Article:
“Half a day, but that doesn’t matter.  Our possessions-”

Castrago cut him off “Your personal effects are in a pile over yonder, only your worthless and broken pottery has been destroyed,”  he walked over to Daven “A cart comes from the castle with metal cookware and proper equipment. Courtesy of your King,” he bowed.

Daven paled “We will be killed!  The King-”

Again Castrago cut him off “What King would that be?”

“He will be replaced and we will be slaughtered!”  Daven screamed.

“What do you know of the tale of Castrago the Destroyer?” he asked

“The land is razed, and any Knight or Lord who approaches is found days later, lost and confused, “ Daven said.

“Now let me explain the truth,” Castrago said, leaning his face close “Kings are a great evil.  Why were your homes made of straw? Your cookware from pig iron, and your equipment barely functional?”

“Peasants cannot cut the King’s forest, or course.  We could only harvest fallen trees for support and firewood.” Daven said it was the most basic tenet every peasant knew.

“You raise all the cattle, correct?  Were you allowed to eat it?” Castrago asked

“Only on Holy Days and Feasts.  We were allowed a small portion of mutton each month,” Daven said, confused at where this was going.

“What did you eat?”  Castrago asked.

“Well hardtack dissolved in beer for lunch and stew for dinner,” he said.

“And what if the harvest was poor?” Castrago asked.

“We paid our Leige and made do with the remainder,” he answered.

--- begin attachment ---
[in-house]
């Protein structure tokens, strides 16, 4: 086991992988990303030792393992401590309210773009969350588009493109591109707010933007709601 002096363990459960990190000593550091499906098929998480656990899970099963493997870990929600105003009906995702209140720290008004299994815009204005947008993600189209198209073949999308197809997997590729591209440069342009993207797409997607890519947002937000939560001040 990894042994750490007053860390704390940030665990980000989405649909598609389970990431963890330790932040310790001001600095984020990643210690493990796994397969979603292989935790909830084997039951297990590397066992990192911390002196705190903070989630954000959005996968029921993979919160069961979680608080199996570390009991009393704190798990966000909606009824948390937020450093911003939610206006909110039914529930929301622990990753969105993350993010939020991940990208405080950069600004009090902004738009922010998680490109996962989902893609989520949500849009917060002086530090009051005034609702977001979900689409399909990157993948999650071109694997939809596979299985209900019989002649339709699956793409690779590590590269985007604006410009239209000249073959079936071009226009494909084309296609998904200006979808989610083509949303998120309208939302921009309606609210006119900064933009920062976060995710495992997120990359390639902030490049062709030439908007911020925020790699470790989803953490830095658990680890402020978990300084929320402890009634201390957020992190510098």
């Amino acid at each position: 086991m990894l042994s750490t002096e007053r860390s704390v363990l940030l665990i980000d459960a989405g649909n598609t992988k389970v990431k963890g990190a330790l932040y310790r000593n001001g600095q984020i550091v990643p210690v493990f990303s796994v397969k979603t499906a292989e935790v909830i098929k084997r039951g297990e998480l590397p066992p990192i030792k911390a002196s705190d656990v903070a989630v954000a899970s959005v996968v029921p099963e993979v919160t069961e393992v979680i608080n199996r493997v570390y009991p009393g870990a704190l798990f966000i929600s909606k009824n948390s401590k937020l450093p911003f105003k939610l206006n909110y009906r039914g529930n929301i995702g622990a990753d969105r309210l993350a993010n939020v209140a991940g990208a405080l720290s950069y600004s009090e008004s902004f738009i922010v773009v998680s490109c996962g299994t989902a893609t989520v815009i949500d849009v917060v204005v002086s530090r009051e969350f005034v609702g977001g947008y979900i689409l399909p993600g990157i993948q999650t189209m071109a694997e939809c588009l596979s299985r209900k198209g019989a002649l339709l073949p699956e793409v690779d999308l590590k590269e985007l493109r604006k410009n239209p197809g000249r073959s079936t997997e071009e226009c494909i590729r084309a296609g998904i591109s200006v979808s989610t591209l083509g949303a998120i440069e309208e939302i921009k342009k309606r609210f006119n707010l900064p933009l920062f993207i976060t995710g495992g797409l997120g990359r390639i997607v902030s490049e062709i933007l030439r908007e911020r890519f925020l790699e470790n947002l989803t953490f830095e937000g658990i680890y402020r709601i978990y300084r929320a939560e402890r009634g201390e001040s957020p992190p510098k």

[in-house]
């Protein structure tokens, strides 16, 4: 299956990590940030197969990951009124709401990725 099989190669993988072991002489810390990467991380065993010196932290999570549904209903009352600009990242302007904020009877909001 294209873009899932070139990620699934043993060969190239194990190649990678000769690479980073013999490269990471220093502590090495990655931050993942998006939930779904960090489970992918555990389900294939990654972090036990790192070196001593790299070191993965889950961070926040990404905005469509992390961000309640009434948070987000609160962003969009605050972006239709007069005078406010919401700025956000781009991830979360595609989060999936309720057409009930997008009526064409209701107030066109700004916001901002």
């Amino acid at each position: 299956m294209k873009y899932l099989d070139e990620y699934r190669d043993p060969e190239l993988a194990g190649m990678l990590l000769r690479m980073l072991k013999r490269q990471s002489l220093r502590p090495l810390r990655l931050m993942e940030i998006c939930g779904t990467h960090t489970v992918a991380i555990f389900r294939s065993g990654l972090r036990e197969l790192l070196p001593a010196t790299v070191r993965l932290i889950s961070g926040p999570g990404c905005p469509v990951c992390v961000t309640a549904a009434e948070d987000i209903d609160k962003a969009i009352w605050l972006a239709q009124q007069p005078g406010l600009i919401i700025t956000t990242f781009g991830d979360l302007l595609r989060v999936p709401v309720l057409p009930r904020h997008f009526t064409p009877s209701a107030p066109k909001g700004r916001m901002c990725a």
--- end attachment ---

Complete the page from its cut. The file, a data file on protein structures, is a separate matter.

“And for everything you do for him what does he do for you?  Did he pay you?” Castrago stated.

“Of course not, we are peasants.  We serve at his whim. He did protect us from bandits,”  Daven was beginning to see what Castrago was saying, but couldn’t quite bring himself to admit it.

“Did he really?  Or did he provide your militia with spears to stop them?”  

“Why, he… he…”  Daven was at a loss.

“The only time that Lord cared for you was when you brought him food, or he needed fodder for war.  So why does he matter?”

“So.. our lands are isolated when you are done?  No Knights, Kings or Lords? What about trade?” Daven asked.

“My people, the gypsies, are unafraid of the blighted lands.  They trade between the dead lands. Do you understand what this means?”  Castrago said, smiling.

“Wood homes.  Proper food. No pointless wars,”  Daven looked up in awe “we’re free!”

Castrago clapped and pointed at him “Exactly!  You do need one more thing, though.”

“What else could we need?”  Daven asked?

“A protector.  The world is a dangerous place,”  without warning he grabbed Daven and he felt like he was burning.  Screaming he looked down to see a brand on his wrist, a strange sigil.  As he studied it he felt the power rising within himself. He could now call upon flames and other powers he was yet to understand.

Daven looked up at their Savior. “Now we are free,”  he smiled and turned to the others who also had begun to grasp what this truly meant.

“Lead them well Daven,”  Castrago said and walked away, fading slowly until only a mist remained.